ST. PAUL, Minn. (AP) — Opponents of Enbridge Energy’s Line 3 oil pipeline project are worried about the potential impact of the company’s plan to temporarily pump as much as 10 times more groundwater out of the construction area than once planned.
Enbridge originally got permission to pump about 510 million gallons (1.9 billion liters) of water from the trenches it’s digging as it replaces and reroutes the current, aging Line 3 pipeline along a partly new, 340-mile (545-kilometer) route across northern Minnesota.
But the Calgary, Alberta-based company encountered more groundwater than it anticipated, and earlier this month it obtained a permit from the Minnesota Department of Natural Resources to pump up to nearly 5 billion gallons (18.9 billion liters) for the remaining 145 miles (230 kilometers) of pipeline it has left to build, Minnesota Public Radio reported Thursday.
Indigenous and environmentalist groups fighting the project say the pumping could affect groundwater quality and sensitive wetlands, lakes and streams along the route — including culturally and economically important wild rice beds — which are already stressed by drought.
“Given that we find ourselves in a moderate drought, with higher than average temperatures and lower than average precipitation, displacing this amount of water will have a direct detrimental impact on the 2021 wild rice crop,” wrote Michael Fairbanks and Alan Roy, tribal chairman and secretary-treasurer of the White Earth Nation.
But the Department of Natural Resources says it determined that the increased pumping won’t threaten groundwater sustainability or have other harmful impacts on natural resources.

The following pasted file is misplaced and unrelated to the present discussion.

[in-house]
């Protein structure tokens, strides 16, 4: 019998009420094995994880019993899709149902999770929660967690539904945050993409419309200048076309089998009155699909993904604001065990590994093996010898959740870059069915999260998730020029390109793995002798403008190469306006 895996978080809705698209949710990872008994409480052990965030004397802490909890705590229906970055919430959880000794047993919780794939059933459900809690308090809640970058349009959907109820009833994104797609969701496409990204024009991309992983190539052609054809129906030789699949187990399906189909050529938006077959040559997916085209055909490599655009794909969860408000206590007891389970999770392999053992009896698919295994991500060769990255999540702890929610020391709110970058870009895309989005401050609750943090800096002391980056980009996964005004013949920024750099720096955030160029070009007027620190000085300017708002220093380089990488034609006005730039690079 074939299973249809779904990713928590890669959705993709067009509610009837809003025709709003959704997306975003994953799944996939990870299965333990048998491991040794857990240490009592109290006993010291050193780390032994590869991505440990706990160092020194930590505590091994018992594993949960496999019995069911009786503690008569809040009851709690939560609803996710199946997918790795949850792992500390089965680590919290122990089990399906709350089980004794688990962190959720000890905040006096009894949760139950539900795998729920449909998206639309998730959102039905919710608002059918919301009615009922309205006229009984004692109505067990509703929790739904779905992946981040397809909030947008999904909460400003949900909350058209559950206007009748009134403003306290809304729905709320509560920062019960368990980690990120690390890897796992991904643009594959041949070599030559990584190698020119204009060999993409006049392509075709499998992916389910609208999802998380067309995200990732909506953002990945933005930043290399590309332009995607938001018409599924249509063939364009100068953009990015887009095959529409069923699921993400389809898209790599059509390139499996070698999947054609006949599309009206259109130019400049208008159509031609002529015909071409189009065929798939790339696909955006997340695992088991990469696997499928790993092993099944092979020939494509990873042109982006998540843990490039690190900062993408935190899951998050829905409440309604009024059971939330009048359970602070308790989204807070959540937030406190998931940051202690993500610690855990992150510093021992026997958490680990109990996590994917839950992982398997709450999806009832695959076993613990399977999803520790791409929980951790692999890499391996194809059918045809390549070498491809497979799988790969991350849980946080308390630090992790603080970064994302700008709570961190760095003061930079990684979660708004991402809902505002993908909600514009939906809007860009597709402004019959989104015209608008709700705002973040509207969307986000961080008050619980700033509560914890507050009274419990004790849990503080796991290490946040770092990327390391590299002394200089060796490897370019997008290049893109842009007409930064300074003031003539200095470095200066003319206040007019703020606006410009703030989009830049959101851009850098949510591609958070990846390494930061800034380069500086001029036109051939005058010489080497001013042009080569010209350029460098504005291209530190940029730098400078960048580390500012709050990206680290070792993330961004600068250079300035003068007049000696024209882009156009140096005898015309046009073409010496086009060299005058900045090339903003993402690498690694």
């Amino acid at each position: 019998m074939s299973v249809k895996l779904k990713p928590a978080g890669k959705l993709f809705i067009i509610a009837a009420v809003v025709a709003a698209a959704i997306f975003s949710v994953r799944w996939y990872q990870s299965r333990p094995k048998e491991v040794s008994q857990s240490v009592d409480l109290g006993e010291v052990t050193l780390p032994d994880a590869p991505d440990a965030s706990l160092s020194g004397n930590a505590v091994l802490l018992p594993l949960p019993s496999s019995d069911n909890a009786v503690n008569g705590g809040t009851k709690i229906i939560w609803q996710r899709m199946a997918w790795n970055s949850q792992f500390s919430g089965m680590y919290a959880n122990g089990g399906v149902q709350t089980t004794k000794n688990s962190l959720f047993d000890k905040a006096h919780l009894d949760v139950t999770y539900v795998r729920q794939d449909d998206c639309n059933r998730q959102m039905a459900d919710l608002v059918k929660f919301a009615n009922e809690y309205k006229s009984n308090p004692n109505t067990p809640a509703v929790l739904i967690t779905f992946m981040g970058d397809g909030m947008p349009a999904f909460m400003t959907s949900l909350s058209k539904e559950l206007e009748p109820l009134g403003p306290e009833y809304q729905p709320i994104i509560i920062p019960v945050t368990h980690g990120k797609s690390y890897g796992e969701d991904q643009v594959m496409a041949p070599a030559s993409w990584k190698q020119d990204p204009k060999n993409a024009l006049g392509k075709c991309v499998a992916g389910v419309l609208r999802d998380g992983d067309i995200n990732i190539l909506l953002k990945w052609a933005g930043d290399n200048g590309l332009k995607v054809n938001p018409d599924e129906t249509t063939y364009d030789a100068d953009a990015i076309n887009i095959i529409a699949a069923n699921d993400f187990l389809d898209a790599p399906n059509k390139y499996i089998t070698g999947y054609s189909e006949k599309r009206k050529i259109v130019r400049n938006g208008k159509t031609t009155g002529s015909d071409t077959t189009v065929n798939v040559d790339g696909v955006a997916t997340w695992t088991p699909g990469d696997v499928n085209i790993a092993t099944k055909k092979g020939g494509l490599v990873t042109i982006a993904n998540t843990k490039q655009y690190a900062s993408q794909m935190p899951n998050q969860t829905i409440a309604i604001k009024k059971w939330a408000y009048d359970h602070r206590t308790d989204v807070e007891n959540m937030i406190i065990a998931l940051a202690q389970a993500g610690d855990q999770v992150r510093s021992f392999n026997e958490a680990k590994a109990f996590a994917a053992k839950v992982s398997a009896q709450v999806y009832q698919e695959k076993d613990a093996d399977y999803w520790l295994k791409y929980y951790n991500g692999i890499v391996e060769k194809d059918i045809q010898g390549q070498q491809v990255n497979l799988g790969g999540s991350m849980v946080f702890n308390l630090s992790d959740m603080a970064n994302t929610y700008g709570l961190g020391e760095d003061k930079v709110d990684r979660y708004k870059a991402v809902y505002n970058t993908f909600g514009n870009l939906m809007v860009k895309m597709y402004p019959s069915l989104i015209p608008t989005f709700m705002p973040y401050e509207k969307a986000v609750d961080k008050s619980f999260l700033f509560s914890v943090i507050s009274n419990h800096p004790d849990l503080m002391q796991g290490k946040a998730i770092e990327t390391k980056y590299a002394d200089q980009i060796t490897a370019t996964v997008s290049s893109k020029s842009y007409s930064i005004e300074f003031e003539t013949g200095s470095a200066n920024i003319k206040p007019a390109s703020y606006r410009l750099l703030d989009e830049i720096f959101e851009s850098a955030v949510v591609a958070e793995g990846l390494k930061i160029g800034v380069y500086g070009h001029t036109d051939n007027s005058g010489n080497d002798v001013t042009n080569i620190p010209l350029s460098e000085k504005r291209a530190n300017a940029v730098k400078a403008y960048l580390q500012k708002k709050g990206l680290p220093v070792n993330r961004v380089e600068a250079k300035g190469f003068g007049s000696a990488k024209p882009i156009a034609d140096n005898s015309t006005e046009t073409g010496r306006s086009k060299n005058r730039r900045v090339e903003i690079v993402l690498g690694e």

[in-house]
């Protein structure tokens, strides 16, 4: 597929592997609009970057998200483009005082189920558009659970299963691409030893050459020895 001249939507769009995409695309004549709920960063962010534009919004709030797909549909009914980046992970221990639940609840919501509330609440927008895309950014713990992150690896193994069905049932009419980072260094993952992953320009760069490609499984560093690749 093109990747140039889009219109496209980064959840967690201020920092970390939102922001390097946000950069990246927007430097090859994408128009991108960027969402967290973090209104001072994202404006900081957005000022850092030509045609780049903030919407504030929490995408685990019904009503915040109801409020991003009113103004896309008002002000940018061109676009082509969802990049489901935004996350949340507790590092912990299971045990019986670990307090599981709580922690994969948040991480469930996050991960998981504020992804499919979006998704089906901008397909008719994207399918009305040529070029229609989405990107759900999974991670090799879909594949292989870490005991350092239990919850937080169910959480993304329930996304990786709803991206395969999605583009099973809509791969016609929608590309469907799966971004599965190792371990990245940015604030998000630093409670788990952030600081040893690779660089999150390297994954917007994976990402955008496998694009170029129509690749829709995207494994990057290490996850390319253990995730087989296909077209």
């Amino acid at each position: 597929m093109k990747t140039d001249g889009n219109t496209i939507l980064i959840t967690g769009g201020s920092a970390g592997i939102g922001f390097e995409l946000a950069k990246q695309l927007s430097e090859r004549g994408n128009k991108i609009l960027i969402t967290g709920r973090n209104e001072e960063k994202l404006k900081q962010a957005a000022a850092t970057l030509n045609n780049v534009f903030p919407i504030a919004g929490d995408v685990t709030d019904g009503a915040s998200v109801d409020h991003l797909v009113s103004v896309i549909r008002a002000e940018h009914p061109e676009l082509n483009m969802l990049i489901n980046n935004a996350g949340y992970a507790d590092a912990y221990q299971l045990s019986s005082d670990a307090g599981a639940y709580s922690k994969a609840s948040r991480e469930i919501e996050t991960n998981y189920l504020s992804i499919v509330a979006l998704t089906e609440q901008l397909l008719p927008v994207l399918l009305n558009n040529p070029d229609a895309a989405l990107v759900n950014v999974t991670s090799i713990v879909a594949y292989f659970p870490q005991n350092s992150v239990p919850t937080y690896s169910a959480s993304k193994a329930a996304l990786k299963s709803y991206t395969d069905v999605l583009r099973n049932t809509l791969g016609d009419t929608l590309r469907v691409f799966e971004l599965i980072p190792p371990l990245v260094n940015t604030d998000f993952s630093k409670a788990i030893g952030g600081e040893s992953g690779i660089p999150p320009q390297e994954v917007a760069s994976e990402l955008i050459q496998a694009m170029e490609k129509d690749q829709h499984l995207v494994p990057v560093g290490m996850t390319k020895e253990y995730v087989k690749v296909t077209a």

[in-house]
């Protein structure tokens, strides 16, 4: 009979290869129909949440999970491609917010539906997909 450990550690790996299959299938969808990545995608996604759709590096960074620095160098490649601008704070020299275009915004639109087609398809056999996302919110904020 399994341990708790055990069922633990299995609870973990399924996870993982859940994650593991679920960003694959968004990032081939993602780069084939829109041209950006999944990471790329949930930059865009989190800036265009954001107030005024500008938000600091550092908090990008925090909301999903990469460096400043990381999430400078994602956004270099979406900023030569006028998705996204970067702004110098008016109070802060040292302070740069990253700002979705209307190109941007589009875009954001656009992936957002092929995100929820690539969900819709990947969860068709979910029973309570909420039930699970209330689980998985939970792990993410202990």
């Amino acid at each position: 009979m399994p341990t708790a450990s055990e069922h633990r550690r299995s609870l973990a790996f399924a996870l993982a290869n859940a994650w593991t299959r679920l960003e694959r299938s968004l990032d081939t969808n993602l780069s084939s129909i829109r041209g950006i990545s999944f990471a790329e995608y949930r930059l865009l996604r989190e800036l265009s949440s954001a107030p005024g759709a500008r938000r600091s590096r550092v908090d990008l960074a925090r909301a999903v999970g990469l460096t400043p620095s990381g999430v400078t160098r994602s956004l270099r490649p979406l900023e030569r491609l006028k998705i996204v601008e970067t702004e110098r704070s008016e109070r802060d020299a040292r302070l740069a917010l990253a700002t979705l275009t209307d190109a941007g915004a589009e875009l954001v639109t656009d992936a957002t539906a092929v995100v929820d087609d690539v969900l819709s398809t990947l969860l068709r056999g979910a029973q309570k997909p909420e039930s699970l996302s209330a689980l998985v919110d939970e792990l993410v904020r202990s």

The agency’s permit allows Enbridge to pump shallow groundwater only from the construction area, not from lakes or wetlands, said Randall Doneen, a senior department administrator who oversees ecological and water resources. The water is temporarily stored and treated, then discharged nearby, where it soaks back into the ground, he said.
Enbridge spokeswoman Juli Kellner attributed the need to pump more water in part to the company’s decision to use more wellpoint systems — a series of wells installed along the excavated trench that lower the shallow groundwater.
Wellpoints produce cleaner water with less dirt and sediment than using traditional sump pumps to get water out of the trench, said Kelton Barr, a consulting hydrogeologist who’s not involved in Line 3.
Enbridge’s permit specifies that water removed from the construction trench cannot be discharged directly into a surface waterway, such as a lake or wetland. It must be run through a large fabric bag that filters out sediment before the water is discharged into well-vegetated upland areas or constructed stormwater ponds.